Long time ago – while learning PHP – I found the following piece of code:

```
echo intval((0.1+0.7)*10); // int(7)
```

and then I forgot about it. And while I can understand that the above code returns the **number 7 instead of 8**, the knowledge and memory of this is critically important while performing any arithmetic calculations.

Explanation of the source of the above error can be found in the PHP documentation: representation of that number in the memory, after the adding and the multiplying is done, is as follows: 7.9999999999999991118… and a simple casting it to Integer returns 7 (the `(int)`

operator and the `intval()`

function give us, as expected, only the integer part of the number).

I’ve found several solutions to this problem, some less and others more elegant, and the problem itself arose while calculating the number of grosze (or any other fractional part of any currency) in my engineering work. It emerged in the implementation phase only thanks to TDD and I guess I wouldn’t even notice such a small error in the calculation without testing :)

## Solution no. 1 – work on Integers

```
echo intval((0.1*10) + (0.7*10)); // int(8)
```

It’s a very safe method (as far as accuracy is concerned) – before making any calculations on floating-point numbers we multiply them by a chosen power of 10, depending on the accuracy we want to achieve, and then we can continue :) Some drawbacks of this solution:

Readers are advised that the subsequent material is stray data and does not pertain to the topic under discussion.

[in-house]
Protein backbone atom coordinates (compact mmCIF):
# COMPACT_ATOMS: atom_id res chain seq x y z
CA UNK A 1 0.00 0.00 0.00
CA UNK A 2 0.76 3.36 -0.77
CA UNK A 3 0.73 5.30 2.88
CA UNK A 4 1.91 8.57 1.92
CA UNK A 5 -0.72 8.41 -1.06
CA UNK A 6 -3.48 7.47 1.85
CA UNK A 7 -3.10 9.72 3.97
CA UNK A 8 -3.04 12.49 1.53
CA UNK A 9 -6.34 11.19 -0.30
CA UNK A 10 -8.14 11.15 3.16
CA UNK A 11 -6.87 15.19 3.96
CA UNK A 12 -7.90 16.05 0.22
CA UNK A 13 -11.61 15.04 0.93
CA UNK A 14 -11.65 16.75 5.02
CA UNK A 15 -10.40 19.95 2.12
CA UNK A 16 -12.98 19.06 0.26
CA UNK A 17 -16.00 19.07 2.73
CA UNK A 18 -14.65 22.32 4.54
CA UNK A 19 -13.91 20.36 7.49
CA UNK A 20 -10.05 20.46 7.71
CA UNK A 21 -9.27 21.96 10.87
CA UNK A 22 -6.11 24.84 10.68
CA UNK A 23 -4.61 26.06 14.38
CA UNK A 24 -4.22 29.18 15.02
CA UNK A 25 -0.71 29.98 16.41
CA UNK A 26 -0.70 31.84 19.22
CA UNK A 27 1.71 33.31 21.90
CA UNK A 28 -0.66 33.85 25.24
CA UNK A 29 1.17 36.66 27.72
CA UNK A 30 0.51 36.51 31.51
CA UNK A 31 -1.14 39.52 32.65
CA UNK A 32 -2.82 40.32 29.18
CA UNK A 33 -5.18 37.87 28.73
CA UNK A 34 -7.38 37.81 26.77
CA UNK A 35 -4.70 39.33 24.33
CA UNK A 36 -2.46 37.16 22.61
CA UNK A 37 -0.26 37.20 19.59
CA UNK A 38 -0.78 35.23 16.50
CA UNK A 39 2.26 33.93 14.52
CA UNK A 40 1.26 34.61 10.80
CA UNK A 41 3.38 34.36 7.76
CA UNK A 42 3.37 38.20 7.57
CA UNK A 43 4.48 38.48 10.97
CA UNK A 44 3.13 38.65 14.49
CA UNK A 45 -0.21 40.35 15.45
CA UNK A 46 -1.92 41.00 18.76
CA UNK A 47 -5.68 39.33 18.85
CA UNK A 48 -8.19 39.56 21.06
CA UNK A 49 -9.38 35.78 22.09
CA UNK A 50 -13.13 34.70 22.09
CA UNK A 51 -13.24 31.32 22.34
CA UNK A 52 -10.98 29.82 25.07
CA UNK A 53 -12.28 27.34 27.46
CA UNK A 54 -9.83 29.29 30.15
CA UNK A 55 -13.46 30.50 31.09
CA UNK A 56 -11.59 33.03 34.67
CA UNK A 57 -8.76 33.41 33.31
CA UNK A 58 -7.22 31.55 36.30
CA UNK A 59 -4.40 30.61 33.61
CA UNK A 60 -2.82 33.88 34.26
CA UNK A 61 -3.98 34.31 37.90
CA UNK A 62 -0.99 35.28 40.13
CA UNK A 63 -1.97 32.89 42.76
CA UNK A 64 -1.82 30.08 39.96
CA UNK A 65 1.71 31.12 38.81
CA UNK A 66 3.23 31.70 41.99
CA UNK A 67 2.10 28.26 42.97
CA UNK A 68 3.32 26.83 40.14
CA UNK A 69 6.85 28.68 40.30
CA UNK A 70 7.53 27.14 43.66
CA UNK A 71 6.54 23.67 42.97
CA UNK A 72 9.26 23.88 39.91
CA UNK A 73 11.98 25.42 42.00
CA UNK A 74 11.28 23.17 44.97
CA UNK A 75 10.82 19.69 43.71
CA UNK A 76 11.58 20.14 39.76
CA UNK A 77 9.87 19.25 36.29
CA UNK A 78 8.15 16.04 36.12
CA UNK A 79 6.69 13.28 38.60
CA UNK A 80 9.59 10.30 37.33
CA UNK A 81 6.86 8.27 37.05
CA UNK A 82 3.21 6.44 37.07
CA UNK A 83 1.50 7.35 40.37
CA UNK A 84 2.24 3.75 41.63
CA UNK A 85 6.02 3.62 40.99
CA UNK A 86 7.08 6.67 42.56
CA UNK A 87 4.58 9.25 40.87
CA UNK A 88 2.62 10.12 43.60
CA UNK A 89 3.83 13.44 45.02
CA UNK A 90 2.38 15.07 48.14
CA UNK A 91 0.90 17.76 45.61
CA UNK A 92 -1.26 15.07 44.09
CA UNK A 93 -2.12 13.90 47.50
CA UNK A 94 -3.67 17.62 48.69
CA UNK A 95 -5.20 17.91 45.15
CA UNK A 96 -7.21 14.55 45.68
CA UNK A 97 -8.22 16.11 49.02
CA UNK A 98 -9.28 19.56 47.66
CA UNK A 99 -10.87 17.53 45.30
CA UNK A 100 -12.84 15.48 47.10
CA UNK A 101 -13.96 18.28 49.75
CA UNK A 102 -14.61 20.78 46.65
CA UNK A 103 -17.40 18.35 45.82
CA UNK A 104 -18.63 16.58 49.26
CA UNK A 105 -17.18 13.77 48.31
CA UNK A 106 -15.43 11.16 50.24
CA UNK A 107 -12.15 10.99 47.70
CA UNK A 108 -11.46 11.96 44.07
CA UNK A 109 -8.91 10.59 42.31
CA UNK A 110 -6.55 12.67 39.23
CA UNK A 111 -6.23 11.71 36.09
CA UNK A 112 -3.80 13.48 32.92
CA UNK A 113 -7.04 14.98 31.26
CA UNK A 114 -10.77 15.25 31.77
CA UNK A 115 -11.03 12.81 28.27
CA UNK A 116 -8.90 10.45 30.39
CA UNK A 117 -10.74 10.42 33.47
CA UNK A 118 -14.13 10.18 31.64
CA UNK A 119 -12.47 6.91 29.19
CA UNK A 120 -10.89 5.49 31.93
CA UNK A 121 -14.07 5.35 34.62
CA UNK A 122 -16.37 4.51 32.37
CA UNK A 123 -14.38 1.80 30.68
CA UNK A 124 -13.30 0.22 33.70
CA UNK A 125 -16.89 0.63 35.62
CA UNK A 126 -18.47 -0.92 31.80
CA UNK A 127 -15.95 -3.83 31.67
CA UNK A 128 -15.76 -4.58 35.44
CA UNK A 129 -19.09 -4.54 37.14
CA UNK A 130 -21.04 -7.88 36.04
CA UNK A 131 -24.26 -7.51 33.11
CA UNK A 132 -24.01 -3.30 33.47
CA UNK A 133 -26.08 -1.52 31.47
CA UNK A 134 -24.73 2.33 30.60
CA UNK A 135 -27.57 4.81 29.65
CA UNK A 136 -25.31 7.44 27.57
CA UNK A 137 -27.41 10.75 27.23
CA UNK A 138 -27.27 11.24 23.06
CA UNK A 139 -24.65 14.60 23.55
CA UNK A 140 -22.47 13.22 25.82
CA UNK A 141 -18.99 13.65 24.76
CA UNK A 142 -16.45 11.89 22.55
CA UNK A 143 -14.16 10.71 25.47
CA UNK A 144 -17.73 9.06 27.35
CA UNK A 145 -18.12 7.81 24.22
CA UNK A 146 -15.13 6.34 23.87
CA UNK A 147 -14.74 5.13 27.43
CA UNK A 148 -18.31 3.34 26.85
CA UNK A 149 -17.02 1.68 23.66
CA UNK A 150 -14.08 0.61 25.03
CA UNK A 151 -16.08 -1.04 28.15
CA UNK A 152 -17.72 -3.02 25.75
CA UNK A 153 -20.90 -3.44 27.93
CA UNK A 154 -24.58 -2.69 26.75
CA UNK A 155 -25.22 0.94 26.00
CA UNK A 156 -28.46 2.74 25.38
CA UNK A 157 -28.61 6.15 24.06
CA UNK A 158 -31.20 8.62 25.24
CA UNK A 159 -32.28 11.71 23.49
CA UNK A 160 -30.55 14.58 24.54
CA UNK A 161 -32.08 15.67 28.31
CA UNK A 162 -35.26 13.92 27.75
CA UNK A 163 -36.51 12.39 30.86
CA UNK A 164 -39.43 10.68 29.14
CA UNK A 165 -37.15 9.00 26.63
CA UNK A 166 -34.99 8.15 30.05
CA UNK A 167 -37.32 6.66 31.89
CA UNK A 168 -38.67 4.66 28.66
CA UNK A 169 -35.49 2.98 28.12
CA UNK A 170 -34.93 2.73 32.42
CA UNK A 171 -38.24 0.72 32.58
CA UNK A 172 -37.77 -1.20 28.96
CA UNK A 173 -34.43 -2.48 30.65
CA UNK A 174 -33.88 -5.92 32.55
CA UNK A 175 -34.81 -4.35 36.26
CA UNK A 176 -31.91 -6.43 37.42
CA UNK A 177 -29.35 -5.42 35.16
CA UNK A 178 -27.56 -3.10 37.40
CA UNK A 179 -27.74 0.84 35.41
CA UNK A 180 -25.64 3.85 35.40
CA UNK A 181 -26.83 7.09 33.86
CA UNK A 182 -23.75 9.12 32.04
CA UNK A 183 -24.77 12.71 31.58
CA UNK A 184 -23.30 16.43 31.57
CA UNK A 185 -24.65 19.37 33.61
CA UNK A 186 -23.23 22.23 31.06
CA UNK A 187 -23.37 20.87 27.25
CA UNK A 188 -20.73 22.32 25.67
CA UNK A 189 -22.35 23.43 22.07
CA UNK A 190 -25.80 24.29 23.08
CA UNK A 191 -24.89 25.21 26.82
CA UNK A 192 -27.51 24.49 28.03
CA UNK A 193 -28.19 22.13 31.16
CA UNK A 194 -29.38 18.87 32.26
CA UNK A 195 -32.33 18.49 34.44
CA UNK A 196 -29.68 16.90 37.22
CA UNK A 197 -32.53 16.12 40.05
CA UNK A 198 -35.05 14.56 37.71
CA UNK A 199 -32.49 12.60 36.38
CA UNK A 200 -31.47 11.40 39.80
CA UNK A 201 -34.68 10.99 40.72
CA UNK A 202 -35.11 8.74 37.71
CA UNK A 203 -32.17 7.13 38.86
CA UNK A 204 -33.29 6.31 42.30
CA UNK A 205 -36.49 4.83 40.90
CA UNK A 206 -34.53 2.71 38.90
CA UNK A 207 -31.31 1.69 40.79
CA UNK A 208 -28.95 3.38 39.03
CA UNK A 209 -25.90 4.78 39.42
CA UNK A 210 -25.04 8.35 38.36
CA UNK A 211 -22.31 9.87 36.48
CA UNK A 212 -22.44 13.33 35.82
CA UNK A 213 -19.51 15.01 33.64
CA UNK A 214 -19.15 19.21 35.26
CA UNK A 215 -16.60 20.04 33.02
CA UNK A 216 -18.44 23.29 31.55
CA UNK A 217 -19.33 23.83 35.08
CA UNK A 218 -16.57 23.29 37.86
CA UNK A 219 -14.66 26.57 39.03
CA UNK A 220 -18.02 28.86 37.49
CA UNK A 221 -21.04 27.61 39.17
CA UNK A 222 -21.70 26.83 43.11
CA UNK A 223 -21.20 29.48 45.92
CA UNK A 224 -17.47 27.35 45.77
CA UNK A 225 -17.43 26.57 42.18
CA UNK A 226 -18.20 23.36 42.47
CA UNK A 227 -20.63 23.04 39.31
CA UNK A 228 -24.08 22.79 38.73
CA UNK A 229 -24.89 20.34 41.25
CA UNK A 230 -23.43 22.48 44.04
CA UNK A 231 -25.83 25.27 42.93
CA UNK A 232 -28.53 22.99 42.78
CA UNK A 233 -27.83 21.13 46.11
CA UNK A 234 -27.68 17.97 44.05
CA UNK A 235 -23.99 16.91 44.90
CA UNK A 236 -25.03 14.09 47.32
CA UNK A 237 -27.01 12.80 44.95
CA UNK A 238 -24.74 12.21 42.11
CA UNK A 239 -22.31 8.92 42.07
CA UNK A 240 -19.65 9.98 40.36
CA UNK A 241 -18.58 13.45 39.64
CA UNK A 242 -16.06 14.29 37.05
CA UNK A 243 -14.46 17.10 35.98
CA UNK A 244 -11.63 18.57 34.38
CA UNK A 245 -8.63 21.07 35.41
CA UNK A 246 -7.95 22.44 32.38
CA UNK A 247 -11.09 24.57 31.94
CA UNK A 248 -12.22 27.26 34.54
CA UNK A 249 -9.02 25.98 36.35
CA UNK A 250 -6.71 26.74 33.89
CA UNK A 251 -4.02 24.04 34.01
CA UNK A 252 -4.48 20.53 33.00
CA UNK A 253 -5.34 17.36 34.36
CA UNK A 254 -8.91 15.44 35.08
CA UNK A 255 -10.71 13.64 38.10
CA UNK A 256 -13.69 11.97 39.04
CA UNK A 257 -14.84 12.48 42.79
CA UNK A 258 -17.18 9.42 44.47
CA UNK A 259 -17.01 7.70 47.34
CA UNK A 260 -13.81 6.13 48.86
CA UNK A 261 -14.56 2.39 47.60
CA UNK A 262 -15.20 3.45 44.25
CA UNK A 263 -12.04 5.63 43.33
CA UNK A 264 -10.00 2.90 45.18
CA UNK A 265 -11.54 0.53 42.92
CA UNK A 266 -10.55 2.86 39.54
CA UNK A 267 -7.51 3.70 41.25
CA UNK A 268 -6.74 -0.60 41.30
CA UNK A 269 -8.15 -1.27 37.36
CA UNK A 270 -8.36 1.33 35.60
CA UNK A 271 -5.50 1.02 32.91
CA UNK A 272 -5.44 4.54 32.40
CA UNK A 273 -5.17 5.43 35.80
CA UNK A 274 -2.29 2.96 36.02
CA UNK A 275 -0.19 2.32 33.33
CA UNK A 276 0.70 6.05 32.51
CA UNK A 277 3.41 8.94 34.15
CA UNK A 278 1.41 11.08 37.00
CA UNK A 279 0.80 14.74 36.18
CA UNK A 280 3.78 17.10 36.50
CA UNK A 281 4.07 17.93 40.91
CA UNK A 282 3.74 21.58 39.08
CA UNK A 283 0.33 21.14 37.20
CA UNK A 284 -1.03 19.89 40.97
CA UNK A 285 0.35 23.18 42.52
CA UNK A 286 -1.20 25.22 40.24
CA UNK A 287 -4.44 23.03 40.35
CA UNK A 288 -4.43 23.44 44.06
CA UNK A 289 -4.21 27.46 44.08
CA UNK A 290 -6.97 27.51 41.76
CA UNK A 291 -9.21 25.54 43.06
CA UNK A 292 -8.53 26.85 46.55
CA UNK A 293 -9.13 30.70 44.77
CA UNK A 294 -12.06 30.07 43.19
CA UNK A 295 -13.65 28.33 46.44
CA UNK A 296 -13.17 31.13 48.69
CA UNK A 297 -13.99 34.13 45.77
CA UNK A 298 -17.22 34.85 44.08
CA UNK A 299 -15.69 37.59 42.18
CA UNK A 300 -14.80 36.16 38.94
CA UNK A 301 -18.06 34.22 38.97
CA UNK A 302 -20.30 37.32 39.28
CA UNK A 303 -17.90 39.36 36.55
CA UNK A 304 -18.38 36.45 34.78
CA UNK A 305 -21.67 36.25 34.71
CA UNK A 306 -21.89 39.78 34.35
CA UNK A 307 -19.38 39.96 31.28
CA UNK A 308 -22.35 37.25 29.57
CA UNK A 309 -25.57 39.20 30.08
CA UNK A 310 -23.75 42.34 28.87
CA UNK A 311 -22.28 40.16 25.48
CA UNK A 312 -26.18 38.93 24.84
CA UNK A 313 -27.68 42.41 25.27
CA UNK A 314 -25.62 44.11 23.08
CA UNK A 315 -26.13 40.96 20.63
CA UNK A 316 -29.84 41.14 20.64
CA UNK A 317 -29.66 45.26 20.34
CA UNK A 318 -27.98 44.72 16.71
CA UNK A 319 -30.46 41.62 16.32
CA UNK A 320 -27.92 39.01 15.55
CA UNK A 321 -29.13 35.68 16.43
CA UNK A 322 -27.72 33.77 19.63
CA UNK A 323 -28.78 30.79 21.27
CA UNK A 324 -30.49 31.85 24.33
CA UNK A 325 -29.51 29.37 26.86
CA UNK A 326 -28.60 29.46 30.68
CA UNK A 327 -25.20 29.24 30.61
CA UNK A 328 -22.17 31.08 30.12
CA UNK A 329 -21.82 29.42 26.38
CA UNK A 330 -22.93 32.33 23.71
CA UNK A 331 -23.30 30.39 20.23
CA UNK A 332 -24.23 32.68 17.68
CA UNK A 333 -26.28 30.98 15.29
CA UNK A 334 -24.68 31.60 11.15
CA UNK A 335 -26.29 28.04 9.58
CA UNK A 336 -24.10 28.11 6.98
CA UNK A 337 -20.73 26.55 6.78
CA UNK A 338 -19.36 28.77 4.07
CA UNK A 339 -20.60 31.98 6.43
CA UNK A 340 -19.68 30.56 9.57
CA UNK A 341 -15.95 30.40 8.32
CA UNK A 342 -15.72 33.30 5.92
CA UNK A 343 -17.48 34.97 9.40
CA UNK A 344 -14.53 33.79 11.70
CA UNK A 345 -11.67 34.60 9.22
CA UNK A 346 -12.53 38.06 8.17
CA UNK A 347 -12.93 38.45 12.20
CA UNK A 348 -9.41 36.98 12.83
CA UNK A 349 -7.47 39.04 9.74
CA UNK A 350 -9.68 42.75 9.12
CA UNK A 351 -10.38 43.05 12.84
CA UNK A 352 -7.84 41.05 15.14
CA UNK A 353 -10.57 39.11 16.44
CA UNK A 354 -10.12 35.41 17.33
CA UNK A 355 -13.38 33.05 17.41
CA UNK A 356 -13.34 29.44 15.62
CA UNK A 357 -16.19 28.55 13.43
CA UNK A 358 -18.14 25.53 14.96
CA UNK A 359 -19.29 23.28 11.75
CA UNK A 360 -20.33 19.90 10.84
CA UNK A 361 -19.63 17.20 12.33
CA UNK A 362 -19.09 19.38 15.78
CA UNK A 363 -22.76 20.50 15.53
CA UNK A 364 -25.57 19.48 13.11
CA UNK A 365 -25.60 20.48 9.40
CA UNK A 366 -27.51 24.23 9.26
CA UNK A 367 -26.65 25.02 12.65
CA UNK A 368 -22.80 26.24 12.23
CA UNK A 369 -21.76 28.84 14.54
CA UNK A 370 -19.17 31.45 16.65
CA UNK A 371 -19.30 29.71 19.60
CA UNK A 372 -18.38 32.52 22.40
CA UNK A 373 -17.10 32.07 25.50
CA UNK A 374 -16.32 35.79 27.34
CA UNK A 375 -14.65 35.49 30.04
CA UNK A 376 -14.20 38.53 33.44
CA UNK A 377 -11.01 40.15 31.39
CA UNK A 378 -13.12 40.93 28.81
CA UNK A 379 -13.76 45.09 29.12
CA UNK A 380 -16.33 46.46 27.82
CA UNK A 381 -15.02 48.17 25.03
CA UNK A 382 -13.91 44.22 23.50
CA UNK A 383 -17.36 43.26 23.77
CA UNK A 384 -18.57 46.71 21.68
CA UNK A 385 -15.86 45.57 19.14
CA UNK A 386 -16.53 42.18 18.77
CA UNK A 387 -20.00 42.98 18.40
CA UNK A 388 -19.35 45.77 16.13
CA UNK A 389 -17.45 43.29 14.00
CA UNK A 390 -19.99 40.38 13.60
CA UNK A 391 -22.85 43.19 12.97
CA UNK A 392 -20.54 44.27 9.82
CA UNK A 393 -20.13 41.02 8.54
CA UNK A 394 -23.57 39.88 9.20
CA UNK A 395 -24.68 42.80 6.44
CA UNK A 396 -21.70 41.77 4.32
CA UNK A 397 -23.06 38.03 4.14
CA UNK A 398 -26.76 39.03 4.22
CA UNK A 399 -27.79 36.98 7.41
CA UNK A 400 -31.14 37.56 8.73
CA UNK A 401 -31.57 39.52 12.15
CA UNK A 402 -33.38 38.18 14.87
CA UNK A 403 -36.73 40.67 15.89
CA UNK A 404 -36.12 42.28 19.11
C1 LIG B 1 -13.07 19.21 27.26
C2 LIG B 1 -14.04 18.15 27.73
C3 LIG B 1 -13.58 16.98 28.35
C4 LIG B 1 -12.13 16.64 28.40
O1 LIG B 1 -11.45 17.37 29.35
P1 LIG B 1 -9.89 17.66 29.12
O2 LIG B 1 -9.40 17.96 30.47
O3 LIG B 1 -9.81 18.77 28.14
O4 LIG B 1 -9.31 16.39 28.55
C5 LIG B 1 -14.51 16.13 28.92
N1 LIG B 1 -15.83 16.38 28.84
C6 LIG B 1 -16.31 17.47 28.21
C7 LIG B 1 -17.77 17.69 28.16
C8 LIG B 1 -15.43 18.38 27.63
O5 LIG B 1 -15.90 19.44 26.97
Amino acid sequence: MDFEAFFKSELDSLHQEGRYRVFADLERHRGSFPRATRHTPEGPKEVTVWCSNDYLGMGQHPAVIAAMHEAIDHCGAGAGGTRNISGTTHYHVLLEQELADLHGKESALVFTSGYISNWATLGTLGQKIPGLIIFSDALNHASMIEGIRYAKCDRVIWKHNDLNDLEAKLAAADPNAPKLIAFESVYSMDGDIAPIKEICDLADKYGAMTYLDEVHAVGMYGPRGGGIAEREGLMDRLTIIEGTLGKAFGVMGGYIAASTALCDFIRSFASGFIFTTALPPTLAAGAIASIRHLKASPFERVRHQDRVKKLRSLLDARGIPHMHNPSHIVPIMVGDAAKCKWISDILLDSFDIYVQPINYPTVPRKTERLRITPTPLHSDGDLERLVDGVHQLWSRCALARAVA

the need for multiplying each of the numbers before performing arithmetic operations

limited ability to perform calculations (basically just adding / subtracting / multiplying and “derivative” operations)

## Solution no. 2 – the round() function

```
echo intval(round((0.1+0.7)*10, 0)); // int(8)
```

This is the solution that I use – it is the fastest one (computationally), probably the most justified one in the case of operations performed in my code (quite a few decimal places), and also quite elegant.

## Solution no. 3 – casting to string

```
echo intval(strval((0.1+0.7)*10)); // int(8)
```

This solution is slower than the previous one, and the idea of (manually) casting a number to a text string and then again to a number doesn’t really convince me. However, it does exist and can be used if necessary. More on this idea can be found below.

## Solution no. 4 – BC Math

```
echo intval(bcmul(bcadd(0.1, 0.7, 1), 10); // int(8)
```

Definitely the slowest solution of them all, however, it provides the most accurate calculations. A native PHP solution which collects data, performs calculations, and returns numbers as strings. It’s bulky, accurate and slow, but in some critical cases there is no other way.

## Summary

This is probably where I’ll stop talking about my dilemma with the accuracy of floating-point numbers in PHP, but I do have one last comment for this final paragraph :) The fact that I wrote that one of these solutions is faster and the other is slower should not affect your decision about which one to choose ;) Well, unless you have some hundreds of thousands of calculations to perform. Otherwise, you will surely find a few other places where things can be accelerated a bit. Good luck! :)